Kermit Tyler’s turn to learn this new technology came during the first week of December 1941. At 4:00 a.m. on Wednesday, December 3, Tyler arrived for his first four-hour shift in the information center. Officially, his job there was to assist the controllers in vectoring pursuit aircraft to meet any identified incoming enemy threats, however, he was really there to learn about this new process and how it worked. Though he had received a brief orientation in mid-November, Tyler received no training before, during, or after his first shift and nothing of note occurred during that first four hours. Therefore, when Tyler showed up to work his second shift at 4:00 a.m. on Sunday, December 7, 1941, he had no reason to think that morning would be any different. How wrong he was.
Prior to his assignment in the information center, Tyler had been told by a friend who served with the bomber forces that when groups of bombers flew to Hawai’i from the US mainland, they were guided in by a radio station on O’ahu that would play Hawaiian music non-stop with no interruptions for commercials or news updates. When Tyler drove from his home on O’ahu’s north shore to Fort Shafter on the morning of December 7, he noticed that there were no interruptions to the music. Remembering what his friend told him, Tyler expected a flight of bombers to arrive that morning.
At 4:00 a.m. on Sunday, December 7, 1941, Tyler opened the air information center at Fort Shafter. In the center with him that morning was roughly a half dozen enlisted men. He was the only officer present. The first three hours of that morning’s four-hour shift passed by uneventfully. The radar stations positioned around the islands would all shut down at 7:00 a.m. so the crew in the information center did not expect to receive any calls during the last hour of the shift.
According to Tyler, at approximately 7:15 a.m., the information center received a call from the Opana Radar Station located in the north end of O’ahu. The radar technicians on duty that morning, Army Privates Joseph Lockard and George Elliott Jr., reported the “largest blip they had ever seen” on their SCR-270 radar’s oscilloscope. The course they reported the incoming contact on was almost a direct line between San Francisco and O’ahu. Hearing that, and recalling that he had heard Hawaiian music playing without interruption a few hours earlier, Tyler reasoned that the blip the radar technicians were seeing was not an enemy formation, but was instead a flight of friendly bombers approaching O’ahu from San Francisco. Tyler told Lockard and Elliott not to worry about what they were seeing.
Shortly after talking to Tyler, Lockard and Elliott went off duty. History has shown what happened next. At 7:55 a.m., approximately 53 minutes after the “blip” representing the Japanese attack aircraft had been seen on the SCR-270 radar’s oscilloscope, and 40 minutes after Tyler told Lockard and Elliott not to worry about what they were seeing, the attack on Pearl Harbor began. The Japanese assault left thousands dead, caused millions of dollars in damage, and catapulted the United States into World War II. But what happened to Kermit Tyler after December 7, 1941?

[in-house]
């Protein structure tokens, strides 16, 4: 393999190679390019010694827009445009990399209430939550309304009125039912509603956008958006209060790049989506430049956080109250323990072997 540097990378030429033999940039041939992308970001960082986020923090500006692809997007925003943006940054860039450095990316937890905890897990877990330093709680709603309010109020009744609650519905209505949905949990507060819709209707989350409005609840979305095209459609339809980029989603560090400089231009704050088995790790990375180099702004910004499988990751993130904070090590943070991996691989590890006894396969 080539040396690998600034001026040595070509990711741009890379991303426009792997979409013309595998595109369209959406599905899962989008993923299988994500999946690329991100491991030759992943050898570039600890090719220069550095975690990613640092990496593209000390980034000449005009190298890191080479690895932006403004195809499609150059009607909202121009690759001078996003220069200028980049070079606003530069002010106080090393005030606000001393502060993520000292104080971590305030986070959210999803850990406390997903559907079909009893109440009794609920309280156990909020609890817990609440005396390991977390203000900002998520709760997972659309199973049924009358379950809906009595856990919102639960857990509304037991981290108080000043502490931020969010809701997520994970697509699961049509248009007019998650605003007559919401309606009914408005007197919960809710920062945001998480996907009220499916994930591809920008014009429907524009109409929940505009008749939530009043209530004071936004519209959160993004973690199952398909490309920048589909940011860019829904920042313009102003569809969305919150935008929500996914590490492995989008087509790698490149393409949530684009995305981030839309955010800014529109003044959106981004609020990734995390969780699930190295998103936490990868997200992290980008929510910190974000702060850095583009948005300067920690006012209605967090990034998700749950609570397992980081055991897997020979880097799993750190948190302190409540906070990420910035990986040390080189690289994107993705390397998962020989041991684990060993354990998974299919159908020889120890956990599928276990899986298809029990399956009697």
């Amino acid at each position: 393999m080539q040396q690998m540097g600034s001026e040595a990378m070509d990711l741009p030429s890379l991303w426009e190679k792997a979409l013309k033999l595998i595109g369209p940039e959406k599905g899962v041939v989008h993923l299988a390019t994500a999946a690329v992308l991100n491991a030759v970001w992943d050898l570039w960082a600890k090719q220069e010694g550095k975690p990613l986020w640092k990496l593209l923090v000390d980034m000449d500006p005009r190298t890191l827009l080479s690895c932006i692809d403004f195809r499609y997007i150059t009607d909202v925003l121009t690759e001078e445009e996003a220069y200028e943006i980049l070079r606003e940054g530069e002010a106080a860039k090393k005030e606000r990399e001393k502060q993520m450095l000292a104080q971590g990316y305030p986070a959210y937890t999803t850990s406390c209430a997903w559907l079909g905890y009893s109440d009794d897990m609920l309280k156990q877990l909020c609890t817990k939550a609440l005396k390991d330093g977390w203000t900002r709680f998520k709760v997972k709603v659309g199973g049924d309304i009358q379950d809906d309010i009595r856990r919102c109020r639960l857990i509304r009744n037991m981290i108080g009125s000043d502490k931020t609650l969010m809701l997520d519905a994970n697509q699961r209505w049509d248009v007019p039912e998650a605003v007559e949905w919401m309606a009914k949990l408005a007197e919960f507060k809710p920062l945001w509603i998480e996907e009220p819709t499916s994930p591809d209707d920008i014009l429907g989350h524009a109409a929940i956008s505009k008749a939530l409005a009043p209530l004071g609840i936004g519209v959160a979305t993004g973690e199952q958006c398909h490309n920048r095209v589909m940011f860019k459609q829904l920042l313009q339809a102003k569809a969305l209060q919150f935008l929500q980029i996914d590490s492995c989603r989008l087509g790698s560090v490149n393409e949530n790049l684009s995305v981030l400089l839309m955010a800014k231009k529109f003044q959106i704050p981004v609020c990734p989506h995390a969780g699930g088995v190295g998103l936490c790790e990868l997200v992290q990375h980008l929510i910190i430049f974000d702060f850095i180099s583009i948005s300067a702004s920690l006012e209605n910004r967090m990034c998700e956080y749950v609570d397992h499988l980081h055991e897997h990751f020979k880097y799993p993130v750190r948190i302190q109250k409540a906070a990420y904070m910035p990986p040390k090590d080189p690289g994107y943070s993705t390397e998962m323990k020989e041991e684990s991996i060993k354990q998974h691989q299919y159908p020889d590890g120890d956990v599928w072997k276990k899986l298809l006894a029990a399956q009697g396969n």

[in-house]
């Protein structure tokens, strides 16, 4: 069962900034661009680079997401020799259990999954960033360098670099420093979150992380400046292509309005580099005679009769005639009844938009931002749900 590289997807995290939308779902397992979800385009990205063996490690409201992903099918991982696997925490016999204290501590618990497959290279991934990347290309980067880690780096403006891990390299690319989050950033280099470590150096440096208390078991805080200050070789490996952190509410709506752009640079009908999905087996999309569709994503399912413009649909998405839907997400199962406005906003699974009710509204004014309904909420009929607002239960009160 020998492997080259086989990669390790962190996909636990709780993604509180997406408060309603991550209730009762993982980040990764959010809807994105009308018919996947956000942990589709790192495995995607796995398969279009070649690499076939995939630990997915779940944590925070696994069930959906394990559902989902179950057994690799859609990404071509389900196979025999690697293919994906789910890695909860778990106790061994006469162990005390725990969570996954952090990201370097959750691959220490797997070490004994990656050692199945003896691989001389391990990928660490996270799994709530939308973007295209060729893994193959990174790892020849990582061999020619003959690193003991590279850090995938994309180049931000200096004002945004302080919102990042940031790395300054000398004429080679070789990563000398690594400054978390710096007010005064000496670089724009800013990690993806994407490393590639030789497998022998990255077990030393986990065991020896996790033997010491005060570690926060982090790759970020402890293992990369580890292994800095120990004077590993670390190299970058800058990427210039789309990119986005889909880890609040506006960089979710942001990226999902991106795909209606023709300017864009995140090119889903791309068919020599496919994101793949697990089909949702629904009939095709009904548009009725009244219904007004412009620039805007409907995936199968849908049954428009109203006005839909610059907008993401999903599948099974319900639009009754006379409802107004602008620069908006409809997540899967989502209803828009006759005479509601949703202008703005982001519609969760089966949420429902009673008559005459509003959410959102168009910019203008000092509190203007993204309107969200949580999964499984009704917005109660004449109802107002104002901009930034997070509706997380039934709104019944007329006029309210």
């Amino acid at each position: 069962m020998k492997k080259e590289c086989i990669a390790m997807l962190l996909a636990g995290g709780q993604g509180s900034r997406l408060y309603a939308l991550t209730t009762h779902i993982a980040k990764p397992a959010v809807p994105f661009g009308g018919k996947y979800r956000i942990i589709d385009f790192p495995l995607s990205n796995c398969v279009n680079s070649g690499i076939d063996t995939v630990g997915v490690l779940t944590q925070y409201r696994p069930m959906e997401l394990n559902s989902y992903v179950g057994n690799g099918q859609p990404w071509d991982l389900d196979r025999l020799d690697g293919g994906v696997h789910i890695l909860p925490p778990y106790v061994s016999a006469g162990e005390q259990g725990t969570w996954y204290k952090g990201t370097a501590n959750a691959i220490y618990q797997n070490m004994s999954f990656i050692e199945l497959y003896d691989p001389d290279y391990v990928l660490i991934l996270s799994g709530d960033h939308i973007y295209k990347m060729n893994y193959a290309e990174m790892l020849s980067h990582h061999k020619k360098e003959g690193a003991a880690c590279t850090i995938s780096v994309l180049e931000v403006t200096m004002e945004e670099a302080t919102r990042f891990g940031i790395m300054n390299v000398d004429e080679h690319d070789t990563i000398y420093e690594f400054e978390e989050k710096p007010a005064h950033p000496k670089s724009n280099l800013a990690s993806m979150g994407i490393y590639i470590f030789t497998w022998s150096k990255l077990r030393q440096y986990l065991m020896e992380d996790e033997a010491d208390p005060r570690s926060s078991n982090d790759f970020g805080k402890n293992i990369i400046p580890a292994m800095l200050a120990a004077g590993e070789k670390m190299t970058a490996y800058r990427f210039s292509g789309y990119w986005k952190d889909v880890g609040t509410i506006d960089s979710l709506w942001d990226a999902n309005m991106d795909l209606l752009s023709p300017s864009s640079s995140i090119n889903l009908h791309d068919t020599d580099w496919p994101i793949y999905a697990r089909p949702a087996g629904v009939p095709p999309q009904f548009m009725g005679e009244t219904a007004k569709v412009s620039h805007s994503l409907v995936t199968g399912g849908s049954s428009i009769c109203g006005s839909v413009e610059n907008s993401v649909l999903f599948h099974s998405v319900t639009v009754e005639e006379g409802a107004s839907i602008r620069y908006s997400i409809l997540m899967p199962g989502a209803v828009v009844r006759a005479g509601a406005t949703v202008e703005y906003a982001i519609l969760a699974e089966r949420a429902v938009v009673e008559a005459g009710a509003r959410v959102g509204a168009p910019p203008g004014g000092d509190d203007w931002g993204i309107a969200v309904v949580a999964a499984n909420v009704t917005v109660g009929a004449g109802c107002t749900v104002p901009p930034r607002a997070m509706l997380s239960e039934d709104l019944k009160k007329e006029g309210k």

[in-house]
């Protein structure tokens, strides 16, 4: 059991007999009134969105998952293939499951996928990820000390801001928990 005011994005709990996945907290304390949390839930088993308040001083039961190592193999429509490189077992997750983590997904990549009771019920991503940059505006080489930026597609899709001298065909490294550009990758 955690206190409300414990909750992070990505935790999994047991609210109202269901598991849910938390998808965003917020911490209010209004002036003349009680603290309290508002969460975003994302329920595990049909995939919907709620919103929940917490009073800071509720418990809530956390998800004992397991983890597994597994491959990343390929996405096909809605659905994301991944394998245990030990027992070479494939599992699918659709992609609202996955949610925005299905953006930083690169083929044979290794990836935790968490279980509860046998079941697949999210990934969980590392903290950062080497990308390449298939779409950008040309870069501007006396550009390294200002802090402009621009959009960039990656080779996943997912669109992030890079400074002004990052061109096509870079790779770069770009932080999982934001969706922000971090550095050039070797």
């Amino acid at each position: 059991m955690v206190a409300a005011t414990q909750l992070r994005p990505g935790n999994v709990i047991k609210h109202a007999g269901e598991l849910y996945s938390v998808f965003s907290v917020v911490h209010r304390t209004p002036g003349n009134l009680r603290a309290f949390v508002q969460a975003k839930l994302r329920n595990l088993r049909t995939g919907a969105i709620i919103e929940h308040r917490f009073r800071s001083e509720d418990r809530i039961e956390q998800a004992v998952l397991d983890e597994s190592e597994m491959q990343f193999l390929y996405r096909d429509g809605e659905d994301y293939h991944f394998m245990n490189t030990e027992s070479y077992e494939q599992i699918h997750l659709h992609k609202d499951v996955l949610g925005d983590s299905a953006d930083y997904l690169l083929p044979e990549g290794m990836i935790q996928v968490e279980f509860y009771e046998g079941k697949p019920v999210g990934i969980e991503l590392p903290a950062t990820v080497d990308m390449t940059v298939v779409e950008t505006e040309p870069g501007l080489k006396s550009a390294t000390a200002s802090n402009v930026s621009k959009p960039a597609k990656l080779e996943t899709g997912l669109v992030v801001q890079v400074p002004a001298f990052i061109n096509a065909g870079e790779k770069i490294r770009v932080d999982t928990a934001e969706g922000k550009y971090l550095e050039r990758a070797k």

Tyler remained with the 78th Pursuit Squadron until September 1942 when he took command of the 44th Fighter Squadron, a P-40 Warhawk squadron based at Bellows Field in Waimānalo, O’ahu, Hawai’i. After a brief training period Tyler, then a Major, took the 44th Fighter Squadron to Efate, New Hebrides. At Efate, the squadron continued training, then began sending out patrols to Guadalcanal. The 44th Fighter Squadron later moved its operations to Guadalcanal and continued flying combat sorties from there.
By June 1943, Tyler had been promoted to lieutenant colonel and was serving as the operations officer for the XIII Fighter Command, a position he held until returning to the United States in May 1944. Then, in February 1945, he returned to the Pacific theater, this time as a representative of the Air Force Board. By the end of the war, Tyler had spent roughly 26 months in the Pacific theater, during which he had flown numerous missions in P-40s and P-38s and had several encounters with the Japanese.
Kermit Tyler retired from the US Air Force on July 31, 1961 with the rank of Lieutenant Colonel after 25 years of service—four years in the Marine Corps and 21 years in the Air Force. After leaving the service, he went into the real estate business and had a successful career.
Beginning shortly after the Pearl Harbor attack, Tyler was called before several boards of inquiry to account for his actions on the morning of December 7, 1941, the first being the Roberts Commission. He was later called to appear before boards of inquiry set up by both the Army and Navy. All of the boards Tyler went before found that he had not been derelict or negligent in his duties and was not culpable for the results of the attack on Pearl Harbor.
Still, Tyler always believed that being called before numerous boards of inquiry prevented him from attaining a rank higher than lieutenant colonel. Kermit Tyler passed away on January 23, 2010 at the age of 96. Until the day he died, Tyler was second guessed and, in some cases, vilified for his actions at Pearl Harbor.
View Kermit Tyler's full oral history on the Museum's Digital Collections website.